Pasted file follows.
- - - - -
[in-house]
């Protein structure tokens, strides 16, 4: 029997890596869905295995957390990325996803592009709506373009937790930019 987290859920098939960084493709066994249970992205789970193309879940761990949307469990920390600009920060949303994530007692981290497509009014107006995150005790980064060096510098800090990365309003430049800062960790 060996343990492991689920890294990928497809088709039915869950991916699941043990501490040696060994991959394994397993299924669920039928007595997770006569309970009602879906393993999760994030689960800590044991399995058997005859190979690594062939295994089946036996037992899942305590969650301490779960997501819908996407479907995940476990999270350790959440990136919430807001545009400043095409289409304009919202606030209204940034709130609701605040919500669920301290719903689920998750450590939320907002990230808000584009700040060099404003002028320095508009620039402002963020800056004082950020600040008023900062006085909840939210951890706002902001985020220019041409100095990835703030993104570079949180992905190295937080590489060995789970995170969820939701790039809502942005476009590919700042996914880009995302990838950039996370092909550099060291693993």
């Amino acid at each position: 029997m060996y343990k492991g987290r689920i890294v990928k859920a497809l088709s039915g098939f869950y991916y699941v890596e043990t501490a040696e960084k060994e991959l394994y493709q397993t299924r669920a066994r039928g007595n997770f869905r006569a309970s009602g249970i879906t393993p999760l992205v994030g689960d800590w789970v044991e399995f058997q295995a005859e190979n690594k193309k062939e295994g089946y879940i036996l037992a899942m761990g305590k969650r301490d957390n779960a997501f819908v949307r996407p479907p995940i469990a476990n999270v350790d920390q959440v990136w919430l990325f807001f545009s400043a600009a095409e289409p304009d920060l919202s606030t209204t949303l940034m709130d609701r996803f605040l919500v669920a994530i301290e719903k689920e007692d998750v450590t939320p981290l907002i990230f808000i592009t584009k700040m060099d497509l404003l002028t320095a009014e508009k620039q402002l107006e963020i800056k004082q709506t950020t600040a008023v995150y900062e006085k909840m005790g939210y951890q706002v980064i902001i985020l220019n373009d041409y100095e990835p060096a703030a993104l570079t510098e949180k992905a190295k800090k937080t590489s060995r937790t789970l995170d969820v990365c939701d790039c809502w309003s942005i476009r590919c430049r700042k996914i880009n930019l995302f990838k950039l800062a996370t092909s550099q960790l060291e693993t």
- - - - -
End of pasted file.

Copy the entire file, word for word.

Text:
[in-house]
């Protein structure tokens, strides 16, 4: 029997890596869905295995957390990325996803592009709506373009937790930019 987290859920098939960084493709066994249970992205789970193309879940761990949307469990920390600009920060949303994530007692981290497509009014107006995150005790980064060096510098800090990365309003430049800062960790 060996343990492991689920890294990928497809088709039915869950991916699941043990501490040696060994991959394994397993299924669920039928007595997770006569309970009602879906393993999760994030689960800590044991399995058997005859190979690594062939295994089946036996037992899942305590969650301490779960997501819908996407479907995940476990999270350790959440990136919430807001545009400043095409289409304009919202606030209204940034709130609701605040919500669920301290719903689920998750450590939320907002990230808000584009700040060099404003002028320095508009620039402002963020800056004082950020600040008023900062006085909840939210951890706002902001985020220019041409100095990835703030993104570079949180992905190295937080590489060995789970995170969820939701790039809502942005476009590919700042996914880009995302990838950039996370092909550099060291693993």
């Amino acid at each position: 029997m060996y343990k492991g987290r689920i890294v990928k859920a497809l088709s039915g098939f869950y991916y699941v890596e043990t501490a040696e960084k060994e991959l394994y493709q397993t299924r669920a066994r039928g007595n997770f869905r006569a309970s009602g249970i879906t393993p999760l992205v994030g689960d800590w789970v044991e399995f058997q295995a005859e190979n690594k193309k062939e295994g089946y879940i036996l037992a899942m761990g305590k969650r301490d957390n779960a997501f819908v949307r996407p479907p995940i469990a476990n999270v350790d920390q959440v990136w919430l990325f807001f545009s400043a600009a095409e289409p304009d920060l919202s606030t209204t949303l940034m709130d609701r996803f605040l919500v669920a994530i301290e719903k689920e007692d998750v450590t939320p981290l907002i990230f808000i592009t584009k700040m060099d497509l404003l002028t320095a009014e508009k620039q402002l107006e963020i800056k004082q709506t950020t600040a008023v995150y900062e006085k909840m005790g939210y951890q706002v980064i902001i985020l220019n373009d041409y100095e990835p060096a703030a993104l570079t510098e949180k992905a190295k800090k937080t590489s060995r937790t789970l995170d969820v990365c939701d790039c809502w309003s942005i476009r590919c430049r700042k996914i880009n930019l995302f990838k950039l800062a996370t092909s550099q960790l060291e693993t």